The Chinese government recently announced it has allegedly solved the issue of communication for hypersonic missiles and aircraft using WiFi and metamaterials, according to an article published in the South China Morning Post.
Hypersonic weapons and aircraft are considered to be the next big step in warfare. Traveling at speeds exceeding Mach 5 (five times the speed of sound), a hypersonic missile can hit a target from a massive distance and, due to speed, is virtually impossible to shoot down by air defences.
The surface temperature of a hypersonic weapon or aircraft can exceed 3,600 degrees Fahrenheit, or 2,000 degrees Centigrade, creating a hot cocoon of scorching radio-blocking plasma around it. Basically, at those speeds, the hypersonic system can’t communicate and goes dark.
For any possible future travel via hypersonic aircraft, this becomes an obvious problem. Future patrons may want to send a text message on the five minute flight between London and New York, or check their socials for the latest celebrity gossip. The more immediate and real issue is the inability to call off a hypersonic attack.
Traditional large scale missile-based weapons have failsafes designed to explode the weapon prior to contact with a target, allowing the attacker to call off a strike for any number of reasons. Send up a weapon travelling at hypersonic speeds, the ability to shut it down, blow it up, or alter its course is not possible; or at least it wasn’t.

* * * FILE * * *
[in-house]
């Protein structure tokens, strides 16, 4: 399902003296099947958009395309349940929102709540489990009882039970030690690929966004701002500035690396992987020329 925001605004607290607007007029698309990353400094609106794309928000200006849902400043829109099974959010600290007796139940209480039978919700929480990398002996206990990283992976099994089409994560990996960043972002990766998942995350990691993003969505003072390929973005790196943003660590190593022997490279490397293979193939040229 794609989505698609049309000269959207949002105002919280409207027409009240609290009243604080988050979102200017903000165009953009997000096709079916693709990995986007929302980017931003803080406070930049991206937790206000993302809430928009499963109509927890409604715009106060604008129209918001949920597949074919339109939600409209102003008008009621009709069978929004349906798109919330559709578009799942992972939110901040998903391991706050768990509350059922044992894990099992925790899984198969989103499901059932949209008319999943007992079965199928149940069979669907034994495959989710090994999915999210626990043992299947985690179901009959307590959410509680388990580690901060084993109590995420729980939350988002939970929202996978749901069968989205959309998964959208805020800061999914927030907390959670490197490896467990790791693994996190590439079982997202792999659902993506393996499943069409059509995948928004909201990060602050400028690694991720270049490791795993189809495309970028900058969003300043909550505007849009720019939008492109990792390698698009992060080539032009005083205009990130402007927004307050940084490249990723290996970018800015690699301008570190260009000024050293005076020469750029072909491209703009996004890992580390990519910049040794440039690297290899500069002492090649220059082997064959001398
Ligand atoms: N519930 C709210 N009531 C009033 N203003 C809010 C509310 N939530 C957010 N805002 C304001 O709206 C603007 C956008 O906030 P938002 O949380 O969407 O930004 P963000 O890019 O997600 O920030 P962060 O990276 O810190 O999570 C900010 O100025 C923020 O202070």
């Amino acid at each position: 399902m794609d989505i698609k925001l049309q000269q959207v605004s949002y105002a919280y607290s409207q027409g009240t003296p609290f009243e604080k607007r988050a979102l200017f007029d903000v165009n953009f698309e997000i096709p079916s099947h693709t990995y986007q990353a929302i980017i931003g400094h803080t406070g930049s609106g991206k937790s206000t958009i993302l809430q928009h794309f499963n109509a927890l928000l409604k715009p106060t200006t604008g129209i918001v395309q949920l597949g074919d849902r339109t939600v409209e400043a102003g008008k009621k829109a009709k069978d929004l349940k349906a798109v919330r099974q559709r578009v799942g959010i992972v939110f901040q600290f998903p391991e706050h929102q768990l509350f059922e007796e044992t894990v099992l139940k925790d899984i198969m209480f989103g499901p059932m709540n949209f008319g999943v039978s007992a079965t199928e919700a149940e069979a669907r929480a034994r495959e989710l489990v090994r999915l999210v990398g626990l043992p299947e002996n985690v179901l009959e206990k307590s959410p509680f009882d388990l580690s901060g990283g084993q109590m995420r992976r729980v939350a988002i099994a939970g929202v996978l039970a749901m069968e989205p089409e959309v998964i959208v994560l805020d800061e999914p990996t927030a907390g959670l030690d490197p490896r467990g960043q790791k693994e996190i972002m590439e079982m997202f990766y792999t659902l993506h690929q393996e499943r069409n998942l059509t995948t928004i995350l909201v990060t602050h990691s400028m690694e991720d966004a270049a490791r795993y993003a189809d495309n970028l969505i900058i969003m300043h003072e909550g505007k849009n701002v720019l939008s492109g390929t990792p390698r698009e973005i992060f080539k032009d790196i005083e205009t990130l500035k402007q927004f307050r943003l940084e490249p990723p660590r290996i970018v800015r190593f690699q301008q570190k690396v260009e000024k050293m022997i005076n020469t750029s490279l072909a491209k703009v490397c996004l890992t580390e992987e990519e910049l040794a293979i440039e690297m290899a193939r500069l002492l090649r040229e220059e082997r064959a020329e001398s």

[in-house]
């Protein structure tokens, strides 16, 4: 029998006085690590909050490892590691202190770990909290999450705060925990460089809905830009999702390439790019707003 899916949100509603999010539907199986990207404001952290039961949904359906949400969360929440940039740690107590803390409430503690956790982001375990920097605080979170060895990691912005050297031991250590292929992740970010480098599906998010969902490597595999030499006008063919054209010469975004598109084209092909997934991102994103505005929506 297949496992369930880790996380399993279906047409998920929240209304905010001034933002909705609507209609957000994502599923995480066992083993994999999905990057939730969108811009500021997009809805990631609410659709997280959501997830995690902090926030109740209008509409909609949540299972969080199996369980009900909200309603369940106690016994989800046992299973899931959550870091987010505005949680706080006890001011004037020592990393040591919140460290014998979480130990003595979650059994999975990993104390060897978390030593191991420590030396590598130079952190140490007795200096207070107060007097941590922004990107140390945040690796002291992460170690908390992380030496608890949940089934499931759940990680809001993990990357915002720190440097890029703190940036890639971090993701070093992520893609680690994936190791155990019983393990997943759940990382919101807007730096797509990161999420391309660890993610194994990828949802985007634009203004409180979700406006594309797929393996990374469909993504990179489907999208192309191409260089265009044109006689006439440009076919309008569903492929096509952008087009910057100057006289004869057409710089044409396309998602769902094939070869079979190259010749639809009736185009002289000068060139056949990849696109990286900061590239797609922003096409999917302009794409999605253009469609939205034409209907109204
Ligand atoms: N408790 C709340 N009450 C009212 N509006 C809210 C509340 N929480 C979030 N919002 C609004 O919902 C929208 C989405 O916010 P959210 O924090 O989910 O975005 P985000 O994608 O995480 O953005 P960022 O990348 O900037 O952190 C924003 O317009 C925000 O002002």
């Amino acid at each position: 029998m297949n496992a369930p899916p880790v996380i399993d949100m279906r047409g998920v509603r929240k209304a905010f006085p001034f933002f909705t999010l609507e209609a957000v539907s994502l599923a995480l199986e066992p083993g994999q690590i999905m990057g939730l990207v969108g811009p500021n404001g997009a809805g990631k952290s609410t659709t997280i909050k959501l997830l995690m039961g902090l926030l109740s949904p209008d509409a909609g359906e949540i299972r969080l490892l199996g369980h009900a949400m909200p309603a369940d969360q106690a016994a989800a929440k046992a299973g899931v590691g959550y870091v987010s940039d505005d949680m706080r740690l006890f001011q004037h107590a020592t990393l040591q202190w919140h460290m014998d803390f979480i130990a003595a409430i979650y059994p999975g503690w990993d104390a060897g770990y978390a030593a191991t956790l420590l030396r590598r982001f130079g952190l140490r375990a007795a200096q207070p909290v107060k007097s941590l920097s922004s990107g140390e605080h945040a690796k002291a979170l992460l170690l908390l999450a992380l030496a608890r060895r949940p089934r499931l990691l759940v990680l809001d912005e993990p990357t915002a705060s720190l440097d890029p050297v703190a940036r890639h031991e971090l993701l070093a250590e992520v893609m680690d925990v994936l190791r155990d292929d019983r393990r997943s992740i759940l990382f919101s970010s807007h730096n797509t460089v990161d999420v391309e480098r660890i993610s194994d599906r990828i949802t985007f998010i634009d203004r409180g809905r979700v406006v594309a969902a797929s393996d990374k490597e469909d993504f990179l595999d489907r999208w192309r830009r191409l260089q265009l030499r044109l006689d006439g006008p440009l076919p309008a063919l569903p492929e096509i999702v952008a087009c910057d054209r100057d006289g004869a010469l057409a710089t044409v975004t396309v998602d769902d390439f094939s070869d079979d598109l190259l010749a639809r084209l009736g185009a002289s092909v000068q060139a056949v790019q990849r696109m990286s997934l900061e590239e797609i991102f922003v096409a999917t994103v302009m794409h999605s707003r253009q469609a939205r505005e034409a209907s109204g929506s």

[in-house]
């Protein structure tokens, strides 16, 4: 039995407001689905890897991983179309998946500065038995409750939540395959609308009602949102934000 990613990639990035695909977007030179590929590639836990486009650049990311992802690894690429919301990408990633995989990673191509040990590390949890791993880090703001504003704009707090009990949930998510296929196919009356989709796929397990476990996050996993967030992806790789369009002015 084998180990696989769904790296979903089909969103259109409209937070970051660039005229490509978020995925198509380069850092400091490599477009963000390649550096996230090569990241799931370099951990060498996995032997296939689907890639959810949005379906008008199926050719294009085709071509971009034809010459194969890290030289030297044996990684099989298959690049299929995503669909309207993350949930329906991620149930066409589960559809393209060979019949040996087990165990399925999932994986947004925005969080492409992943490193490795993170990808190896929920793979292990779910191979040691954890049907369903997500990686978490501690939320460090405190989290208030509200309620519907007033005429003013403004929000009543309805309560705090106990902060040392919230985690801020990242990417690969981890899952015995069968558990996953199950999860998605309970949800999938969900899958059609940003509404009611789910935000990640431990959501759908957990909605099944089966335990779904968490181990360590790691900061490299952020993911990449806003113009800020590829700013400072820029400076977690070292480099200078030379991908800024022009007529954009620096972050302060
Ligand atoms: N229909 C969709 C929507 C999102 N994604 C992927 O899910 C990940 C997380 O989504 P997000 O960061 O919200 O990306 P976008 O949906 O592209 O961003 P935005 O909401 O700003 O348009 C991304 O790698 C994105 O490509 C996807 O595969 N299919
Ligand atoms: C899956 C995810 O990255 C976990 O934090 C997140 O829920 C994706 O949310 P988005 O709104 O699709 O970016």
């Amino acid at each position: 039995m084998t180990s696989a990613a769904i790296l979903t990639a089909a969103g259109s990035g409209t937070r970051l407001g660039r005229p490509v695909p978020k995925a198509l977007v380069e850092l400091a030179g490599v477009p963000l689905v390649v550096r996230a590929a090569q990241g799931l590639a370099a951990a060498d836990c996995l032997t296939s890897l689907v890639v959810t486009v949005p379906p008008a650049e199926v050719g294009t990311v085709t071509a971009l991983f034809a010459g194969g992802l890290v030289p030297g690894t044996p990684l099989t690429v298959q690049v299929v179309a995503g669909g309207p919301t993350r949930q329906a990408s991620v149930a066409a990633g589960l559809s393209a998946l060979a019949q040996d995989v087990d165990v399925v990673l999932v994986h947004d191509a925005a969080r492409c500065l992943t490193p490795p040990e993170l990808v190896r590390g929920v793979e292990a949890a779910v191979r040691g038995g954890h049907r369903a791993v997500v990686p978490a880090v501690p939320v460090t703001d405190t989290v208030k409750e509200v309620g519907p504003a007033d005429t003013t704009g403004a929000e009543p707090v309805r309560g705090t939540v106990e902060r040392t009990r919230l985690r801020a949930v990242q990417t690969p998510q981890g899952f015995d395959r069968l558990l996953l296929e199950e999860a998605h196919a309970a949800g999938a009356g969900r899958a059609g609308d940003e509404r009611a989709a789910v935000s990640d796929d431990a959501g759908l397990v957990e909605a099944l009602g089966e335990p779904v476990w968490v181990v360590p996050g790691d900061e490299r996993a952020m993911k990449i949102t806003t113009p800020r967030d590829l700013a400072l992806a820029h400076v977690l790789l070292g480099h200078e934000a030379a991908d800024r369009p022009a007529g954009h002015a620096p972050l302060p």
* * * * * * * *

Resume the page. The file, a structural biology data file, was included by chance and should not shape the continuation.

According to Chinese media, a Shanghai research team designed a sleek antenna that could allow hypersonic missiles to communicate while travelling between Mach 5 and Mach 20. While the Chinese military has claimed they have been able to communicate with hypersonic missiles for over a year now during tests, the current system, which uses satellite and ground based networks, costs a fortune to build and operate.
In the January edition of Journal of Microwaves, a peer-reviewed publication run by the Chinese Institute of Electronics, researchers said this new system would utilize low frequencies to aid in “target identification, positioning and other critical functions.”
The team created a soft and slim antenna that attaches to the cooler aft of the weapon. According to the team, the ground tests indicated that the antenna achieved “remarkable” performance at frequencies between 5.2 to 5.8 gigahertz, the same low frequencies usually used for 5G smartphones, high-speed Wi-Fi routers, and other internet-based devices. Moreover, compared to the military’s work in hypersonic communications, the Shanghai team says it’s really cheap.
According to the paper, the team developed a thin membrane metamaterial composed of wires arranged with maze-like gaps between each one that can trap or alter electromagnetic waves. Since communication is happening at the lower frequencies, more “noise” is produced over the missile’s surface, leading to a drop in signal strength and quality.
In simple terms, the metamaterial’s complex wire labyrinth is able to soak up more signal and increase communication quality. In turn, the antenna can convert that low frequency signal and focus it into a beam, creating an effective communication system between the hypersonic weapon and the operator.
Unfortunately, the state-run journal did not provide the ground test data, making it impossible to verify the claims made by the team.
MJ Banias is a journalist and podcaster who covers security, science, and tech. Follow him on Twitter @mjbanias.